Julia Louis-Dreyfus says the ‘P.C. crap’ fmr. co-star Jerry Seinfeld denounced is a ‘red flag’ to her

“Seinfeld” alum Julia Louis-Dreyfus took issue with Jerry Seinfeld’s recent comment about political correctness ruining comedy, arguing that the “P.C. crap” he denounced “is not a bad thing.”

In an interview with the New York Times, the 63-year-old actress suggested Seinfeld’s thoughts were “a red flag” that could “mean something else.`

“When I hear people starting to complain about political correctness — and I understand why people might push back on it — but to me, that’s a red flag, because it sometimes means something else,” Louis-Dreyfus said. “I believe being aware of certain sensitivities is not a bad thing. I don’t know how else to say it.”

Seinfeld specifically pointed to the “extreme left” while speaking with The New Yorker about the lack of good comedies on television.

“It used to be, you would go home at the end of the day, most people would go, ‘Oh, ‘Cheers’ is on. Oh, ‘M*A*S*H’ is on. Oh, ‘Mary Tyler Moore’ is on. ‘All in the Family’ is on.’ You just expected, there’ll be some funny stuff we can watch on TV tonight,” Seinfeld said. “Well, guess what — where is it? This is the result of the extreme left and P.C. crap, and people worrying so much about offending other people.”

Louis-Dreyfus, who won an Emmy for Outstanding Supporting Actress In A Comedy Series for Seinfeld (1989-1998), in addition to six Emmys for playing Selina Meyer in Veep (2012-2019), is plugging her new film Tuesday and was asked about Seinfeld’s remarks.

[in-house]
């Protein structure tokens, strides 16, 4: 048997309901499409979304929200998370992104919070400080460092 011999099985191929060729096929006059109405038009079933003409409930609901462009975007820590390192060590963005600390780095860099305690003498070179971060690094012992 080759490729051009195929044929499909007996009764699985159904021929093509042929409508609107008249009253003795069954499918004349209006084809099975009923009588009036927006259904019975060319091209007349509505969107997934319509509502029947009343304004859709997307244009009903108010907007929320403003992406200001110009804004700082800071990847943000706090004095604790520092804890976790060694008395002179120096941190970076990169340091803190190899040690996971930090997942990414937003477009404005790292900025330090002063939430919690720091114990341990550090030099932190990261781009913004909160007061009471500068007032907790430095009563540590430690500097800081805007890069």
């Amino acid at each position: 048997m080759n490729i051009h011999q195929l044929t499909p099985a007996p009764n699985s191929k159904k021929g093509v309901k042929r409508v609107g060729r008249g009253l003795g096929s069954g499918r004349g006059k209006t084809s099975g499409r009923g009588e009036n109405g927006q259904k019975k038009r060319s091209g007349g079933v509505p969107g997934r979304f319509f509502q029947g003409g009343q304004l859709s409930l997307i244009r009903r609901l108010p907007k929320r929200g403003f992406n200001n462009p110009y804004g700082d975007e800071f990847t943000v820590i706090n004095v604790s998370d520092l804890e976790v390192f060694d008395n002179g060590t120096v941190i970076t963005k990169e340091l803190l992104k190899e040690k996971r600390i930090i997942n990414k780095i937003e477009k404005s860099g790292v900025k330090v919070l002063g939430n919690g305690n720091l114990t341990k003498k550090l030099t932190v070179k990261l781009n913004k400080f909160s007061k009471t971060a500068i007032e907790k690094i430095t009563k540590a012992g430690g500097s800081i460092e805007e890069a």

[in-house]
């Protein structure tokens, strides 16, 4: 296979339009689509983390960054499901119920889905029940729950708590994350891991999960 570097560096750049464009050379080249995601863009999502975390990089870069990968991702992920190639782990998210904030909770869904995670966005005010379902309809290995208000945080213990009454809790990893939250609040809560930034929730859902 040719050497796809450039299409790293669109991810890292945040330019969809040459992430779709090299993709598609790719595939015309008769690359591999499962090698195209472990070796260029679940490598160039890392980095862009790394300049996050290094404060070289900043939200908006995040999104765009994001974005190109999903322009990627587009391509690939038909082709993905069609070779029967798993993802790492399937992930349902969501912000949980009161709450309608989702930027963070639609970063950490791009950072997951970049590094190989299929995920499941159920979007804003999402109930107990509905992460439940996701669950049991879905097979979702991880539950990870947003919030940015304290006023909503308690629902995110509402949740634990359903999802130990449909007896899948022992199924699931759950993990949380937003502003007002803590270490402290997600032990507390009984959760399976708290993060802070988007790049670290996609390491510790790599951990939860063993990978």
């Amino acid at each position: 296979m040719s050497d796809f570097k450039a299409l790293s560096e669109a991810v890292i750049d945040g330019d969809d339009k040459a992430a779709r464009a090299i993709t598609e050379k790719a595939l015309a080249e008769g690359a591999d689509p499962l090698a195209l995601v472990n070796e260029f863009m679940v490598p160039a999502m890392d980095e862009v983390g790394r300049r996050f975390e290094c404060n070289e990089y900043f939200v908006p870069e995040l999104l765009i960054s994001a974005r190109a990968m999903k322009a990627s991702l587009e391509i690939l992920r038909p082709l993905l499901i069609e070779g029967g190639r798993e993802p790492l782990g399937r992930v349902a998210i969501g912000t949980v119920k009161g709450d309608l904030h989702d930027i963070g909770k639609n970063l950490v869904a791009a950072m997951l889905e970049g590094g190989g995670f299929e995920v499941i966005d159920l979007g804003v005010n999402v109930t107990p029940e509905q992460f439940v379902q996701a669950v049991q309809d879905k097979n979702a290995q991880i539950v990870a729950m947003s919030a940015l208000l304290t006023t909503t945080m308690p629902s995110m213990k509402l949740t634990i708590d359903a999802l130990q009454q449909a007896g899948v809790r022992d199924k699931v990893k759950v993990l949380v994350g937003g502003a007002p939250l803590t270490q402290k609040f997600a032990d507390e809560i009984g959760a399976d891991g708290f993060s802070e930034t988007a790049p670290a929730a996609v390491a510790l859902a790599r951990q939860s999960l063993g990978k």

“If you look back on comedy and drama both, let’s say 30 years ago, through the lens of today, you might find bits and pieces that don’t age well,” she said. “And I think to have an antenna about sensitivities is not a bad thing. It doesn’t mean that all comedy goes out the window as a result.”

“My feeling about all of it is that political correctness, insofar as it equates to tolerance, is obviously fantastic,” she added. “And, of course, I reserve the right to boo anyone who says anything that offends me while also respecting their right to free speech, right?”

On the issue of comedy being better or worse under the constant fear of being canceled, Louis-Dreyfus was not willing to say but seemed to be good with the idea that some classic films of yesterday may not be “acceptable” today.

“I can’t judge if it’s better or not,” she said. “I just know that the lens through which we create art today — and I’m not going to just specify it to comedy, it’s also drama — it’s a different lens. It really is. Even classically wonderful, indisputably great films from the past are riddled with attitudes that today would not be acceptable. So I think it’s just good to be vigilant.”

Tom Tillison

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